Significant Weather Impacts on the National Airspace System: A "Weather-Ready" View of Air Traffic Management Needs, Challenges, Opportunities, and Lessons Learned

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Wednesday, 5 February 2014: 4:30 PM
Georgia Ballroom 2 (The Georgia World Congress Center )
Michael Robinson, AvMet Applications Inc., Reston, VA

The estimated costs associated with flight delays in the United States exceed $30 B annually. Of these delays, 70% are associated with adverse weather, making it the most disruptive constraint in the National Airspace System (NAS). The myriad of weather phenomena affecting air traffic operations range from convection and en route turbulence to low ceilings and visibility, strong winds from shifting directions, and wintry weather – all of which can occur in combination with compounding consequences.

Efficient air traffic management, seeking to mitigate avoidable weather impacts and optimize the use of available resource capacity while never compromising safety, is a colossal effort in risk management involving collaborative stakeholders, often with competing goals and priorities. The challenges are compounded by the need to make time-critical, “high-stakes” decisions often with limited and uncertain weather forecast guidance; information that still must be translated by aviation planners and decision-makers into anticipated impacts pertinent to their operations and assessed against operational impact thresholds for action. Because of these numerous and interconnected complexities and shortcomings, management of weather impacts on commercial air traffic operations are often “reactive”, and thus inefficient, resulting in excess delays and operating costs that may otherwise alleviated. These impacts affect both the timely transportation needs of millions of air travel passengers each year, as well as the profitability of a key U.S. commercial industry (airline companies).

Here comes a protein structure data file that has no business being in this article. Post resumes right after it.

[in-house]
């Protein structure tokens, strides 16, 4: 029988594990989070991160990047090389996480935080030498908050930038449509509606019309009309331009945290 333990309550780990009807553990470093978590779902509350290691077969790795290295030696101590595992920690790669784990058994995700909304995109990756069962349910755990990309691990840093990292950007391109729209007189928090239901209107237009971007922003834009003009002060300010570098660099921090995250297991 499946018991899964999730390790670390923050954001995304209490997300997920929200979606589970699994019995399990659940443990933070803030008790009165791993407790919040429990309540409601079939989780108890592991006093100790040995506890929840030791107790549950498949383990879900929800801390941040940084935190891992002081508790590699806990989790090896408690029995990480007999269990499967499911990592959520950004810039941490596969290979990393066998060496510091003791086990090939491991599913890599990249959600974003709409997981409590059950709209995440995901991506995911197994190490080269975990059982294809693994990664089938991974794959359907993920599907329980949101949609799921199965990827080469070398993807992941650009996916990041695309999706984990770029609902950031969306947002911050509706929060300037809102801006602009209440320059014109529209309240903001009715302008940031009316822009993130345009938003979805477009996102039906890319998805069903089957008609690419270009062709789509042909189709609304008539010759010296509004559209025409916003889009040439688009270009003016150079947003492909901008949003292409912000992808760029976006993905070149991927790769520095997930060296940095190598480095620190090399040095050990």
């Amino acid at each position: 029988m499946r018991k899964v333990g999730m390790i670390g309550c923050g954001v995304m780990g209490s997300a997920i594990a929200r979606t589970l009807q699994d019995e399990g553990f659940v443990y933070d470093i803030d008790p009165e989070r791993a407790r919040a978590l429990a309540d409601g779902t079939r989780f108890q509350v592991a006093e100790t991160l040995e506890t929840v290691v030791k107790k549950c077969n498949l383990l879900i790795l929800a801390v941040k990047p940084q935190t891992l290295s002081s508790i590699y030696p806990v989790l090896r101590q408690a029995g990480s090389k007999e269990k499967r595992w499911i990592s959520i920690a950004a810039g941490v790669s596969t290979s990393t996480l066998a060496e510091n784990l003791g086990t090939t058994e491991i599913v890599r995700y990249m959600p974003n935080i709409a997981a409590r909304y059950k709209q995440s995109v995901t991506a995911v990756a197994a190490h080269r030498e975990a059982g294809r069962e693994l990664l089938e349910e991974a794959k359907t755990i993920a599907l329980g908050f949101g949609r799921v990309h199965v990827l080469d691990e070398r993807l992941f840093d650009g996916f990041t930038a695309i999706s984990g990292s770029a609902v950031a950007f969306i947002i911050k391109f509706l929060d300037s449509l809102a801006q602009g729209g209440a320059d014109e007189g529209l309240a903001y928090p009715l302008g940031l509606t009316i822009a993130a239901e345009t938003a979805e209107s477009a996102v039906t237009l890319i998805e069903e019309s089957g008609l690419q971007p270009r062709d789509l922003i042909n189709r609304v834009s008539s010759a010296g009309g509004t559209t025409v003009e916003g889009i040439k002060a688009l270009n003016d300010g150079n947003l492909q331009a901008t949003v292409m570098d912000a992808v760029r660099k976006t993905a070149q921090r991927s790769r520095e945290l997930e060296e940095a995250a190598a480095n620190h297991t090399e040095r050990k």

As a whole, the weather – Air Traffic Management (ATM) operation is a microcosm of the needs, challenges, and opportunities of a “Weather-Ready” mission. Similar to targeted efforts of the National Weather Service (NWS) Weather Ready Nation (WRN) initiatives, the air traffic enterprise must overcome significant scientific/technical and human factors/cultural challenges associated with impact-based weather predictions, integrated data systems, effective information dissemination and collaboration for proactive decision-making, and the implementation of best practices. This paper will demonstrate how these specific challenges arise during various types of significant aviation weather events and will present operational scenarios highlighting the need for enhanced weather preparedness in support of commercial air traffic operations. The paper will also discuss opportunities for the air traffic and aviation weather community to leverage broader, cross-domain considerations of the WRN effort to reduce avoidable impacts and weather-related costs, as well as opportunities for the WRN mission to learn from some of the trials and tribulations of the weather-ATM arena and to reaffirm its needs and priorities.